As I take you along for the ride on my journey as a US-based global executive creative director at one of the world's largest integrated comms agencies, I want you to feel all the feels with me. And while this first month in Los Angeles has been one of joy, inspiration and awakening, it's also one of a little inadequacy.
And why is this feeling so pronounced in Los Angeles?
Well, because nobody here is just a CD. They're a creative by day, polyglot by night.
I have met countless fellow creative professionals, but the even more impressive part is that the professional part is just some side hustle.
They do my job while concurrently taking to the stage, the gallery or the New York Times bestseller list.
I have come across 10s of people that do exactly what I do, but also do stand up comedy, write books, make films, sing and/or inspire LGBT+ activism. I've even met a part-time telepath and another who casually helps out in forest fires with the official emergency services. It's bananas.
After a day of creative directing, the last thing I wanna do is sing a song or tell a joke—let alone save somebody from a forest fire. No thanks.
So what is it about our American peers - not least the Californians - that makes them ready for 8 hours of agency work and then however many hours for their passion projects?
First up, the City of Angels is all about being or becoming somebody, and that requires hard graft.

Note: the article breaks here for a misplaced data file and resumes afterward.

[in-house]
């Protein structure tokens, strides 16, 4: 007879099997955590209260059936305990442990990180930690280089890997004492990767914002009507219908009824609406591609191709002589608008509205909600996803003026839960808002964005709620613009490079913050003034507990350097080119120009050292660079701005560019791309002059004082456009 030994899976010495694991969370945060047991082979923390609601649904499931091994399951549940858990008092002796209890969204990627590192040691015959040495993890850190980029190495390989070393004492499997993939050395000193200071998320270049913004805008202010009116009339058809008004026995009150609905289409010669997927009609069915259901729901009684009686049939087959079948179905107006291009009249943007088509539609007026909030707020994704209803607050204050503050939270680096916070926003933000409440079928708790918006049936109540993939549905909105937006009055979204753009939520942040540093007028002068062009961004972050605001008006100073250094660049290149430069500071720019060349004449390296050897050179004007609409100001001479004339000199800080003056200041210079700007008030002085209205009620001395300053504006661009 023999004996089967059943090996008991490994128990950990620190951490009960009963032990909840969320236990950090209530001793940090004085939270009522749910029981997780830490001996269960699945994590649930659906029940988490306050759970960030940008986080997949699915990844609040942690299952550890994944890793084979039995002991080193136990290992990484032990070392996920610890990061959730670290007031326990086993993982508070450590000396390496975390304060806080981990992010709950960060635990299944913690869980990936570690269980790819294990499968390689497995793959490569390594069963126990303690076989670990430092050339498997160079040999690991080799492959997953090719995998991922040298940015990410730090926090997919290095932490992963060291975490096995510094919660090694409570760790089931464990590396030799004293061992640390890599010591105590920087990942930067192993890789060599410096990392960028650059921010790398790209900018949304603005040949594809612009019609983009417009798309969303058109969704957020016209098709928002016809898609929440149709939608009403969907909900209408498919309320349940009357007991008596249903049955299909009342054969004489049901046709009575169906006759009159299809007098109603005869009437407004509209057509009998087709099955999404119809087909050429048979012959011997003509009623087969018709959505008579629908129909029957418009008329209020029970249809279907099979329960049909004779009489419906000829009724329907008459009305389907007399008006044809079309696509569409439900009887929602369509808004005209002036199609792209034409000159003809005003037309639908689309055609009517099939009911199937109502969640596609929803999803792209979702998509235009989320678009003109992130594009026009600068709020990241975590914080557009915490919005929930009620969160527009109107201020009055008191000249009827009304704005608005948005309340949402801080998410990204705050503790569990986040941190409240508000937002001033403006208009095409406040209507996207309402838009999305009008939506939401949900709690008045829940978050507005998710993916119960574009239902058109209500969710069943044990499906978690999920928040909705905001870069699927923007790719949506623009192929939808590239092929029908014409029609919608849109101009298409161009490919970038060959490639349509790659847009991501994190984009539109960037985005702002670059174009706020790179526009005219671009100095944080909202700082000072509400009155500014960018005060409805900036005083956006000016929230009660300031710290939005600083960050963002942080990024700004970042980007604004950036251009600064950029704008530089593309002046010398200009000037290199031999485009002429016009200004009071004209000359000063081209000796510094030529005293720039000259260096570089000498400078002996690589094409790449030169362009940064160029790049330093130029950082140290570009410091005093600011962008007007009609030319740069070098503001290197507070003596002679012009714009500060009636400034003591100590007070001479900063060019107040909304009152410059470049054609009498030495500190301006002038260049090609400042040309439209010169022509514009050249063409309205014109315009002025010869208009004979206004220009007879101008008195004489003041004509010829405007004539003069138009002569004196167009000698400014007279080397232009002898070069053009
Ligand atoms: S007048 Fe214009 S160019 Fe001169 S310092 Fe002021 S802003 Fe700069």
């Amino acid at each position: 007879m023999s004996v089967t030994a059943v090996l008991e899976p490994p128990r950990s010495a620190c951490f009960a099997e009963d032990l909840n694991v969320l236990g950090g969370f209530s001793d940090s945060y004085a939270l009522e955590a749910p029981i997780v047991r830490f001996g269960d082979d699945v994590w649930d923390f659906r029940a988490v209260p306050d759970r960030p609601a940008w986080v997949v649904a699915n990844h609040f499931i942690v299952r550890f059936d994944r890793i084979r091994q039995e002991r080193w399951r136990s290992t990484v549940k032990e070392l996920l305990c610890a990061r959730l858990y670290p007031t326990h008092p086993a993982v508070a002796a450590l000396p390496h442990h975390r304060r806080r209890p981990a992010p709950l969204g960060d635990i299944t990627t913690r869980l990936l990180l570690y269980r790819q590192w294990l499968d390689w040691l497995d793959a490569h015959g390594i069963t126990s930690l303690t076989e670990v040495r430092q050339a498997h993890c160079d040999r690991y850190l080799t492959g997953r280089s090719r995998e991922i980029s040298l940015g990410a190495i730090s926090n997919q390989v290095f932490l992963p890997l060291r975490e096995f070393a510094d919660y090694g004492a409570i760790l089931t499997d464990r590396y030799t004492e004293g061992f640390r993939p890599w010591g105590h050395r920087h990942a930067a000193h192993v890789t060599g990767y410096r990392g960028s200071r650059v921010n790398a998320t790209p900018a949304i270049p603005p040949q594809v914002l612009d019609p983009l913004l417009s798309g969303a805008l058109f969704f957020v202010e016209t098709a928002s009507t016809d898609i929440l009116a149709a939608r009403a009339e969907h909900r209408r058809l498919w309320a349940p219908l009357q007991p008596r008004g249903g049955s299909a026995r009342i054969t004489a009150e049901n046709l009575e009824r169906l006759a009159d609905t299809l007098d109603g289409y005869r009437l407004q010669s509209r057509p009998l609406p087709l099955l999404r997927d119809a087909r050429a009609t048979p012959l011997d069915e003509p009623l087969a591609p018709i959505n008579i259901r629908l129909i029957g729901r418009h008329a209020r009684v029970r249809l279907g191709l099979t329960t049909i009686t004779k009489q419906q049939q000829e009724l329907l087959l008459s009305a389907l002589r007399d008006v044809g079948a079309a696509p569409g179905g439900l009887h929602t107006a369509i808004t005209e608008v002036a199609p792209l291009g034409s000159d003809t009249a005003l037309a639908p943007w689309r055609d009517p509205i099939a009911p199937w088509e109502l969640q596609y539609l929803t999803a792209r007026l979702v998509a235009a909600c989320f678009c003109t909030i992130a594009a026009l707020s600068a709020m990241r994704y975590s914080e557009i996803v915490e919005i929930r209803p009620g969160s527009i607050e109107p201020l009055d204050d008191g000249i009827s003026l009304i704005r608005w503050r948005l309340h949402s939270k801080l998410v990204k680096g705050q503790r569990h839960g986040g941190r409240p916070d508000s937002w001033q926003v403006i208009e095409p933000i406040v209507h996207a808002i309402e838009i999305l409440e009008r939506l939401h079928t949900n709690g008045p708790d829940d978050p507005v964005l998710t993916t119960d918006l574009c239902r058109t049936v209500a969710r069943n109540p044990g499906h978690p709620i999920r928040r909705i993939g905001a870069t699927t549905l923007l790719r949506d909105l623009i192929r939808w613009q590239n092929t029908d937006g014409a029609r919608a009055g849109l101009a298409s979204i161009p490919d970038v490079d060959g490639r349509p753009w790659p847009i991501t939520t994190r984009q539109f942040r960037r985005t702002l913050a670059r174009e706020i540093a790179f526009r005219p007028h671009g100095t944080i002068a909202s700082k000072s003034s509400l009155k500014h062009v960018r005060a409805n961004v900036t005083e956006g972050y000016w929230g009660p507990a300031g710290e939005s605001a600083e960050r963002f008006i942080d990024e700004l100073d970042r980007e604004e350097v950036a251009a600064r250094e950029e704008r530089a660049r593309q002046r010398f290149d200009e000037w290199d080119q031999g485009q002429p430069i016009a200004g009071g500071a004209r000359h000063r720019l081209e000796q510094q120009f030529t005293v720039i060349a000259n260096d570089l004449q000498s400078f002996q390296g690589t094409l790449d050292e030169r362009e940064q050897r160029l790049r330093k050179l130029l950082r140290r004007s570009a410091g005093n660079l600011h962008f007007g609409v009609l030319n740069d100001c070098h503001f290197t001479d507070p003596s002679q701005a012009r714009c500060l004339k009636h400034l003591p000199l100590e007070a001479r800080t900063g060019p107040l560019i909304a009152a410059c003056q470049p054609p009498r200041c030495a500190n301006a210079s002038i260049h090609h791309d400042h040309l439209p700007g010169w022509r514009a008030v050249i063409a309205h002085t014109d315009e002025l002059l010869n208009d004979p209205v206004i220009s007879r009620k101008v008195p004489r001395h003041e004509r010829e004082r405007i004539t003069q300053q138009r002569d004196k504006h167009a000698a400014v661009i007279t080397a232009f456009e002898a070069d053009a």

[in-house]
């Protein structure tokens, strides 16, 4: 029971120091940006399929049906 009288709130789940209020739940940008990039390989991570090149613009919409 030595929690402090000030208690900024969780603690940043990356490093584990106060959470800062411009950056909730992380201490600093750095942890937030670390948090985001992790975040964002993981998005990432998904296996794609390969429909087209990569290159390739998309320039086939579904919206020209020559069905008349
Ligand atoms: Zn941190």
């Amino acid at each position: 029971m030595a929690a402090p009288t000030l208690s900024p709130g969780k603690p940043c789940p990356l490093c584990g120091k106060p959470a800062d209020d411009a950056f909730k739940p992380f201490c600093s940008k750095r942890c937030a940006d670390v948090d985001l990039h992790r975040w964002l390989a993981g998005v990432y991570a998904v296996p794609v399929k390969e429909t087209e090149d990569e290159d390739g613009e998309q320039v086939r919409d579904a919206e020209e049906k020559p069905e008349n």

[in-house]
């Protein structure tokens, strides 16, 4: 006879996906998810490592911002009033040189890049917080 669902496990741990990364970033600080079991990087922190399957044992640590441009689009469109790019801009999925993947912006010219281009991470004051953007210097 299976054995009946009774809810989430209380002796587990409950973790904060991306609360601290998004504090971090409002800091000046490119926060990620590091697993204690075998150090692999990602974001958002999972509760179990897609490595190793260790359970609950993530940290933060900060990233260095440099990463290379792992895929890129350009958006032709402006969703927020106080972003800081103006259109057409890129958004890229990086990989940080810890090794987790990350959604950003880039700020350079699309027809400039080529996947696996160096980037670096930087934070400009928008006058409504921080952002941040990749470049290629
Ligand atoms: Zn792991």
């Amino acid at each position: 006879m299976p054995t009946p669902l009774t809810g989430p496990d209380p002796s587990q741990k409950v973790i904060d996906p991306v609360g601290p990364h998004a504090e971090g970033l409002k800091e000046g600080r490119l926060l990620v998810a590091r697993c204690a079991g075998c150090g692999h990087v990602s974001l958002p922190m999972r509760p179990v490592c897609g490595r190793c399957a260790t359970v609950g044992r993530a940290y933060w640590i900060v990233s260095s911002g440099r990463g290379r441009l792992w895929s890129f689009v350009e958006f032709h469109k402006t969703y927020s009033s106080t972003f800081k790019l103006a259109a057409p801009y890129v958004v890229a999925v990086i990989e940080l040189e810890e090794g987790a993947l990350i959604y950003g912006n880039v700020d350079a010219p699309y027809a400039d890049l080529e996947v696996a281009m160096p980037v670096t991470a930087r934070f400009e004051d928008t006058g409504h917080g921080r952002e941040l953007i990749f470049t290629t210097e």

While Cali gets a reputation for being laidback to a horizontal angle, the creatives of Los Angeles are focused on making a name for themselves. It's kinda what the city was built for so it's self-selecting just moving here.
Secondly, Americans are not hampered by reality in the same way Brits and other Europeans are.
"Can Do" is an actual thing and I've felt my own realist, Anglo-Irish react from time to time. Quite often American professional conversations start with the assumption that something great is going to happen - the reality sets in after. However, Brits - especially Londoners - are trained to caveat, buffer and filter hopes and dreams through operational reality. The difference is this: Brits won't even attempt some of the wider ventures, and misadventures, Americans explore. This can be seen most starkly in both nations' startup cultures.
Thirdly, this place is massive—approximately five times the size of UK. The competition is loud and pronounced - and the most active, prosper.
All this scale and ambition is a little daunting, sure. And like any ego-crazed ECD, I'll need to pull out a lot of affirmations. But I do have one thing on my side - something they'll never authentically have. An English accent.
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